Is Tesco an Exciting Emerging Market Play?


LONDON -- While crippling austerity in Europe and fiscal obstacles could put the brake on growth rates there, in developing regions a backdrop of accommodative central bank action, elevated commodity prices, and rising personal affluence levels have created an environment of exceptional commercial opportunity.

The divergence between the growth prospects of traditional and developing markets is borne out by latest International Monetary Fund's (IMF) growth projections, which expect developing nations and emerging markets to expand 5.3% and 5.7% in 2013 and 2014, respectively. By comparison, it anticipates that the U.S. economy will rise 1.9% this year and 3% in 2014, while eurozone GDP is forecast to dip 0.3% in 2013 before rebounding just 1.1% next year.

Bubbly activity in these developing geographies can create large opportunities for many London-listed firms. Today, I am looking at Tesco and assessing whether its operations in these regions are likely to underpin solid earnings growth.

Profits slip as U.S. exit confirmed
Tesco announced in this month's full-year results release that annual profits slipped for the first time since the mid-1990s for the 12 months ending Feb. 2013, with statutory profit before tax nosediving 51.5% to 1.96 billion.

In addition to taking a massive 804 million pound writedown on the value of its U.K. assets and writing down almost 500 million pounds on its Polish, Turkish, and Czech operations, the company finally confirmed its exit from its Fresh & Easy U.S. venture, which has struggled since its inception a little more than five years ago. The doomed venture caused the supermarket to take a hit in the region of 1.2 billion pounds.

Tesco has extensive operations spanning the globe, but the U.S. is not the only area where it has experienced difficulties. It was forced to exit Japan at the start of the year after failing to generate sufficient business during its nine-year stay. However, the market continues to make headway into other parts of the world, most notably still in Asia.

Asian operations keep on rolling
The supermarket saw sales in Asia hit 12.3 billion pounds last year, up 6.1% on a constant currency basis. Tesco's operations span the continent, with activities in China, India, South Korea, Malaysia, and Thailand. The company plans to open 2.8 million square feet of new retail space in Asia this year.

Sales surged in Thailand last year as Tesco's store openings there ramped up, although trading hour restrictions in Korea weighed heavily on regional performance. But the company sees the region as crucially important for future growth and plans to follow up its successful launch of online shopping in Thailand last year with the launch of its Internet service in China this summer.

The supermarket's fortunes in Eastern Europe -- Tesco has operations in Slovakia, Hungary, Poland, and the Czech Republic, among others -- has tipped lower recently, however, with sales there rising just 2.1% at constant currencies last year to 10.8 billion pounds. Tesco has scaled back its new store openings here due to the impact of harsh economic austerity and falling consumer confidence.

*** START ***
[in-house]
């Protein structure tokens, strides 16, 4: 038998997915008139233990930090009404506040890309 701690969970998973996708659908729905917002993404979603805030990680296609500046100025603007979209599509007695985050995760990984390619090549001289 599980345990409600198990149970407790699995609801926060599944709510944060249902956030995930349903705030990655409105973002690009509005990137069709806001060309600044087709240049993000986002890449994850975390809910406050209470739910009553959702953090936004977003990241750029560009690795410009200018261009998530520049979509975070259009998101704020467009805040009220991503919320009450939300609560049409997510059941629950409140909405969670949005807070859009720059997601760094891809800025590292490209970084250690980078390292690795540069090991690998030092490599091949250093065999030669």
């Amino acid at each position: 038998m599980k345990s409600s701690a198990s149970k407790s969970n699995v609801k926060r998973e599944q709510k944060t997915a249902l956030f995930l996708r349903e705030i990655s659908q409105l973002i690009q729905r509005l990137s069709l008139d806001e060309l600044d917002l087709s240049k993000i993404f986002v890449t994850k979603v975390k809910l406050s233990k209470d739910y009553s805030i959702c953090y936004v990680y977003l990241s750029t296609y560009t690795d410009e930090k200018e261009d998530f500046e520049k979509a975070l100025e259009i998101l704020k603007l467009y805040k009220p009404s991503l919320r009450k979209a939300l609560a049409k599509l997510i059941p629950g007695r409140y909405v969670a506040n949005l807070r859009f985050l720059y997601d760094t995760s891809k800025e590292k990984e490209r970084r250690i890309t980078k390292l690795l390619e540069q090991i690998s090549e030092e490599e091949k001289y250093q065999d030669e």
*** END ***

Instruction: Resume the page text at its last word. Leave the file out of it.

So is Tesco a buy?
City brokers expect earnings per share to edge 1% higher in 2014 to 33 pence, before rising 6% in the following 12-month period to 35 pence.

The supermarket chain kept the full-year dividend on hold at 14.76 pence despite last year's earnings decline, and analysts expect the dividend to gain traction again from this year as financials improve. A total dividend of 15.2 pence per share and 16.1 pence per share is expected in 2014 and 2015, presenting yields of 4.1% and 4.4%. This is ahead of the forward average of 3.5% for the food and drug retailers sector and 3.3% for the FTSE 100.

Tesco currently trades on a P/E ratio of 11.1 and 10.5 for 2014 and 2015, correspondingly, providing decent value for money when compared against a prospective earnings multiple of 13.3 for the wider food and drug retailers sector.

I believe that Tesco has what it takes to turn its fortunes around. The firm has huge resources and the know-how to recover market share in the U.K., and its withdrawal from the U.S. should finally put a lid on its failure there and help it to concentrate efforts back home.

Meanwhile, rising activity in developing markets, particularly Asia, should bolster the turnaround story over the long term, while galloping online grocery transactions -- sales here rose 12.8% last year to 2.3 billion pounds -- should provide crucial earnings growth support.

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Royston Wild owns no shares of companies mentioned. The Motley Fool recommends and owns shares of Tesco. Try any of our Foolish newsletter services free for 30 days. We Fools may not all hold the same opinions, but we all believe that considering a diverse range of insights makes us better investors. The Motley Fool has a disclosure policy.

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